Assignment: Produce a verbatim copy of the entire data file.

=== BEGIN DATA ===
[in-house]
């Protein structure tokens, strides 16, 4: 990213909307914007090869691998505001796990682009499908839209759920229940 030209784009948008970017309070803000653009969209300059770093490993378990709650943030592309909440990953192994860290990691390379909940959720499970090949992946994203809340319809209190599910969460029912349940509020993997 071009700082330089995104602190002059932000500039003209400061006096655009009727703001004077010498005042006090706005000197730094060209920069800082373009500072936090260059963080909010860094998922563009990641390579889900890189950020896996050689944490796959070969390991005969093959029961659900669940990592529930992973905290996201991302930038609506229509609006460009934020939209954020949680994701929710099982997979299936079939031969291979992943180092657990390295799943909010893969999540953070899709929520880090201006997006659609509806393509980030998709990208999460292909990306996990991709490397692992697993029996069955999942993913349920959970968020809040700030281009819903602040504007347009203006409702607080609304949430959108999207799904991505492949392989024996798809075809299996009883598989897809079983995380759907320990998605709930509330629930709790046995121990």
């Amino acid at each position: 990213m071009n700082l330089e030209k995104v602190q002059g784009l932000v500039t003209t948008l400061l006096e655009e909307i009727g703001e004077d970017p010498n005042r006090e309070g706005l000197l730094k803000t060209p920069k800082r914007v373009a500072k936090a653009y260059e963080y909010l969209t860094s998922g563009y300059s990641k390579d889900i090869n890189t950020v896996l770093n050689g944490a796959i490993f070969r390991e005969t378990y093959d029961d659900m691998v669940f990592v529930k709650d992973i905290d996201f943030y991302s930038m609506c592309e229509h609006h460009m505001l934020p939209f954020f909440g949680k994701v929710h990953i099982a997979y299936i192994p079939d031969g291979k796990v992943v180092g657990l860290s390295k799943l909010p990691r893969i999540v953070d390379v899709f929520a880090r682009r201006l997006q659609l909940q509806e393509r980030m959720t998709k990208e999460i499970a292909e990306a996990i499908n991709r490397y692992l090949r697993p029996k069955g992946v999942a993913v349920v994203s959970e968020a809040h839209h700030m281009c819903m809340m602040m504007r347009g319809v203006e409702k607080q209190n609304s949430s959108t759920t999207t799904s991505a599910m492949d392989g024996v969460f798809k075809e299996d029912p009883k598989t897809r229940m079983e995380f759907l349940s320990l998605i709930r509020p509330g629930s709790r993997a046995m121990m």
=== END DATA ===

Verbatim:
[in-house]
């Protein structure tokens, strides 16, 4: 990213909307914007090869691998505001796990682009499908839209759920229940 030209784009948008970017309070803000653009969209300059770093490993378990709650943030592309909440990953192994860290990691390379909940959720499970090949992946994203809340319809209190599910969460029912349940509020993997 071009700082330089995104602190002059932000500039003209400061006096655009009727703001004077010498005042006090706005000197730094060209920069800082373009500072936090260059963080909010860094998922563009990641390579889900890189950020896996050689944490796959070969390991005969093959029961659900669940990592529930992973905290996201991302930038609506229509609006460009934020939209954020949680994701929710099982997979299936079939031969291979992943180092657990390295799943909010893969999540953070899709929520880090201006997006659609509806393509980030998709990208999460292909990306996990991709490397692992697993029996069955999942993913349920959970968020809040700030281009819903602040504007347009203006409702607080609304949430959108999207799904991505492949392989024996798809075809299996009883598989897809079983995380759907320990998605709930509330629930709790046995121990």
């Amino acid at each position: 990213m071009n700082l330089e030209k995104v602190q002059g784009l932000v500039t003209t948008l400061l006096e655009e909307i009727g703001e004077d970017p010498n005042r006090e309070g706005l000197l730094k803000t060209p920069k800082r914007v373009a500072k936090a653009y260059e963080y909010l969209t860094s998922g563009y300059s990641k390579d889900i090869n890189t950020v896996l770093n050689g944490a796959i490993f070969r390991e005969t378990y093959d029961d659900m691998v669940f990592v529930k709650d992973i905290d996201f943030y991302s930038m609506c592309e229509h609006h460009m505001l934020p939209f954020f909440g949680k994701v929710h990953i099982a997979y299936i192994p079939d031969g291979k796990v992943v180092g657990l860290s390295k799943l909010p990691r893969i999540v953070d390379v899709f929520a880090r682009r201006l997006q659609l909940q509806e393509r980030m959720t998709k990208e999460i499970a292909e990306a996990i499908n991709r490397y692992l090949r697993p029996k069955g992946v999942a993913v349920v994203s959970e968020a809040h839209h700030m281009c819903m809340m602040m504007r347009g319809v203006e409702k607080q209190n609304s949430s959108t759920t999207t799904s991505a599910m492949d392989g024996v969460f798809k075809e299996d029912p009883k598989t897809r229940m079983e995380f759907l349940s320990l998605i709930r509020p509330g629930s709790r993997a046995m121990m």